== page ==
While the best restaurants in Bogota are in Zona Rosa, your best bet for excellent food that is also cheap is the street, and if you dig well, you’ll find some delicious stuff. It’s just by chance that I have discovered La Puerta Falsa (literally, the False Door), a small place that serves some of the best local staples.
If you have just arrived in Colombia and feel overwhelmed by the incredible offer of food, you may want to opt for a food tour (even better, a street food tour) to taste all the local specialties. For more information, click here.
Learn about coffee
In a country that exports some of the best quality coffee in the world, you will want to learn about the secrets to a good coffee. While the Eje Cafetero, the coffee region of Colombia is at some 10 hours drive from Bogota, you can still appreciate coffee in the capital and a coffee tour certainly is one of the things to do in Bogota. There even are guided coffee crawl tours (yes, seriously!). You can even join this specialty coffee workshop.
Taste some beer
Latin America was never big on good beer – no matter how hard I tried in Costa Rica or even Panama, I never found a beer that I truly enjoyed. Except in Colombia, which has its own great breweries and where you can get draft beer.
The most famous brewery is Bogota Beer Company, which has opened several locations across the city where you can walk in to enjoy some good pub food and what is unarguably the best beer in the country. They even do beer tours of the city – it certainly is one of the things to do in Bogota if you like your pint! You can book your beer tour here.
Learn how to salsa
Salsa is to Colombia what tango is to Argentina. You really have no choice here: when in Bogota, you have to sign up for a salsa class, and / or go to a salsa club. There are several in the city, but the best ones are Quiebracanto Club and Sandunguera.
GOOD TO KNOW: If salsa really isn’t your idea of fun, then you may want to head to Salitre Magico, Bogota Amusement Park. There is a small entry fee of $1.50 USD, or you can pay $9 to enter and enjoy unlimited rides.
Take a day trip to out of the city
Bogota is lovely, but the surroundings are amazing too. The following places can be easily visited on day trips from Bogota.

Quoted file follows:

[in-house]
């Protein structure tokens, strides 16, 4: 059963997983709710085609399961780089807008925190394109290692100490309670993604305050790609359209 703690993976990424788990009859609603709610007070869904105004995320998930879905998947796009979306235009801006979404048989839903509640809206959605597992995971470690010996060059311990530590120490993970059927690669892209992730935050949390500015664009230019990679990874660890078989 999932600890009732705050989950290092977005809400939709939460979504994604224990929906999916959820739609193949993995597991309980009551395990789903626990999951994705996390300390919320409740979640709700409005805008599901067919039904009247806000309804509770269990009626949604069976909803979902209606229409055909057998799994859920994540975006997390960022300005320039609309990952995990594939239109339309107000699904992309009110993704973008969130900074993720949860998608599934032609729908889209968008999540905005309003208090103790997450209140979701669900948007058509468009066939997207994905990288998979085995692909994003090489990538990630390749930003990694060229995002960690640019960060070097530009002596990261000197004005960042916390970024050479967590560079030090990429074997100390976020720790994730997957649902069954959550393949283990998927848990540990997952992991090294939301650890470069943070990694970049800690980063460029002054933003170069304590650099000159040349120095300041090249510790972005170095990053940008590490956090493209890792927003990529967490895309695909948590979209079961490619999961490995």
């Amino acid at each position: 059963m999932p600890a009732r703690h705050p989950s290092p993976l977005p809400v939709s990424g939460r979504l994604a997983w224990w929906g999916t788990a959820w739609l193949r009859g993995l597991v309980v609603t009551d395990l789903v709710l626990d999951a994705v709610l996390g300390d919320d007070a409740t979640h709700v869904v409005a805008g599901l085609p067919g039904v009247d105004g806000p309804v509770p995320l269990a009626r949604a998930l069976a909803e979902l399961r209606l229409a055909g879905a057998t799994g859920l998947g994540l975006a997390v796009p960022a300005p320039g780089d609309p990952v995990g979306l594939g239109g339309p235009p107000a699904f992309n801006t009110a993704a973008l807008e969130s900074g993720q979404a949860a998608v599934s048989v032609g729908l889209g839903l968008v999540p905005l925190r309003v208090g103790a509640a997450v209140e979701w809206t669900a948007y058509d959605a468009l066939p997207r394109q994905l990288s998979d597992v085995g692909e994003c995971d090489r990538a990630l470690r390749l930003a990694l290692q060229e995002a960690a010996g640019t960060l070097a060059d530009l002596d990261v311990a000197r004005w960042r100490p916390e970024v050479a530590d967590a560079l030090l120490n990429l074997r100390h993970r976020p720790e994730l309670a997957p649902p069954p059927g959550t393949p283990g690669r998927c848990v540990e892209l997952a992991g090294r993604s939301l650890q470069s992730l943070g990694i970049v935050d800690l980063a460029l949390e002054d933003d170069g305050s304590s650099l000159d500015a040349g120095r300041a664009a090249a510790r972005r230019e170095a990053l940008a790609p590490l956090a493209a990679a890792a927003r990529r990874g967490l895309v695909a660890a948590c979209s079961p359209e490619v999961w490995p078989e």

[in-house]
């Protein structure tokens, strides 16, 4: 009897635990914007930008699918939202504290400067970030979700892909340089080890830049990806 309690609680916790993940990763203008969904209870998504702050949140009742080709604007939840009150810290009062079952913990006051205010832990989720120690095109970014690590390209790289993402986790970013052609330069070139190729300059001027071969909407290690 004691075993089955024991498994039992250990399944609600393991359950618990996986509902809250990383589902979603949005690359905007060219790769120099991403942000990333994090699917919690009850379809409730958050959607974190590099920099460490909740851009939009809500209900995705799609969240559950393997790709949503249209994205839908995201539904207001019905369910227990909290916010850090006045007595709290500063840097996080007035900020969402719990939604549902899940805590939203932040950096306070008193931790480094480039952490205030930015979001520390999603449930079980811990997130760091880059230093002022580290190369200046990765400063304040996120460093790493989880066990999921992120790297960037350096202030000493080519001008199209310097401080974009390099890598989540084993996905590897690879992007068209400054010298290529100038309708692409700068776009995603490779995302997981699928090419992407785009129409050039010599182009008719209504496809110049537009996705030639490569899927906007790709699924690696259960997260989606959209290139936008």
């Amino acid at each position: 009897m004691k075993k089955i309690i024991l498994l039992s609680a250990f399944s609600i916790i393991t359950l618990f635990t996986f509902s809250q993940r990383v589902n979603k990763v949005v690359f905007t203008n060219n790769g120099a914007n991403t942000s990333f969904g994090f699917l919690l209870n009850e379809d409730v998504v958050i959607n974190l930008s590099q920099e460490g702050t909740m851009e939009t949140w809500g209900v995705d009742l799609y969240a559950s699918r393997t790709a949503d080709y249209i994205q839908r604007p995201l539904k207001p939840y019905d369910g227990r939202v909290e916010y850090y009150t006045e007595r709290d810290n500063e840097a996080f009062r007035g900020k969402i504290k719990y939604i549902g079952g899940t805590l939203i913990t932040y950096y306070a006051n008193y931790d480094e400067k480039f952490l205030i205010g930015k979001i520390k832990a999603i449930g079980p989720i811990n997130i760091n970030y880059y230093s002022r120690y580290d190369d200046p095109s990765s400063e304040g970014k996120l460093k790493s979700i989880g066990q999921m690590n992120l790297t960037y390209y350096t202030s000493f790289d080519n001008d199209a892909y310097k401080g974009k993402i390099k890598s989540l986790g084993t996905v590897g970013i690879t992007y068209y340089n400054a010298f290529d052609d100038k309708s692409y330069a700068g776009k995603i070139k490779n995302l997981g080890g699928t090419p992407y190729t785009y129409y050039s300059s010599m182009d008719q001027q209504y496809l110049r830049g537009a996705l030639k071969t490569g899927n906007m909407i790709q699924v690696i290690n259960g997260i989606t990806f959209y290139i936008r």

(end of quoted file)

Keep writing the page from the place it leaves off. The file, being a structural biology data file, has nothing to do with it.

Chicaque Natural Park
One of the easiest day trips from Bogota is Chicaque Natural Park, which is just 30 minutes south west of the city. There you will find a gorgeous cloud forest and plenty of trails to hike. You can visit independently or on a guided tour such as this one. There is a $4 USD admission fee.
GOOD TO KNOW: There are tree houses in the park where you can actually spend the night.
Zipaquira and the Salt Cathedral
The Salt Catedral, which was born out of an old salt mine, is one of the most fascinating things to see in Colombia. It’s located near Zipaquira, 50 km north of Bogota. The Cathedral was open to the public in 1995 and can host up to 8400 people.
PRACTICAL INFORMATION: You can get to Zipaquira on a combination of public transportation, or else you can join a guided tour such as this one.
La Laguna de Guatavita is located at around 18 km from Guatavita, which in and of itself is quite an interesting place to visit. The lagoon is a sacred lake and the ritual center of the Muisca indigenous peoples. It’s where the myth of El Dorado was born. Visits to Guatavita often include a tour of the Museo del Oro of Bogota, as this includes a lot of pieces coming from the Guatavita region.
PRACTICAL INFORMATION: You can go to Guatavita by a combination of public transportation, or opt for a guided tour such as this Zipaquira Salt Cathedral and Lake Guatavita tour from Bogota.
Chingaza National Park
A great place to visit from Bogota if you are keen on hiking is Chingaza National Park. Known as the place where Bogota’s water comes from, it’s at about two hours from the city. If you are keen on visiting, you are better off booking a guided tour such as this one, which also includes a hike to Laguna de Butrago.
Villa de Leyva
Villa del Leyva is a gorgeous small colonial town at about 3 hours drive from Bogota. It’s a lovely place to explore for a day, though if you have more time I actually recommend to spend at least a weekend there. It’s where people from Bogota go for a getaway from the city. If you are pressed for time but you still want to visit, you are better off booking a guided day tour such as this one.
Practical Tips To Organize Your Trip To Bogota
Guided tours of Bogota
If you feel you need some guidance when exploring Bogota, you may want to join a guided tour. BeyondColombia organizes free walking tours of the city – you just have to tip the guide. Alternatively, you can consider this Bogota full day grand city tour.
Guided tours of Colombia that go to Bogota
If you would like to visit Colombia and Bogota, but have have little interest in organizing your trip, you should consider joining a guided tour. G Adventures runs some excellent ones and all of them depart from the capital city. I have selected the most interesting ones:
- Colombia multisport – an 11 day tour that is very active with several hikes and bike trips.
- Colombia multisport and Lost City Trek – similar to the previous one but lasting 17 days. There even is a 4 days trek to the Lost City.
- Colombia express – a 9 day tour hitting all the most famous destinations, including Bogota.
- Colombian culture, Caribbean and Lost City – a 22 days tour that covering the best of the country in a mix of adventure and relaxation.
Where to stay in Bogota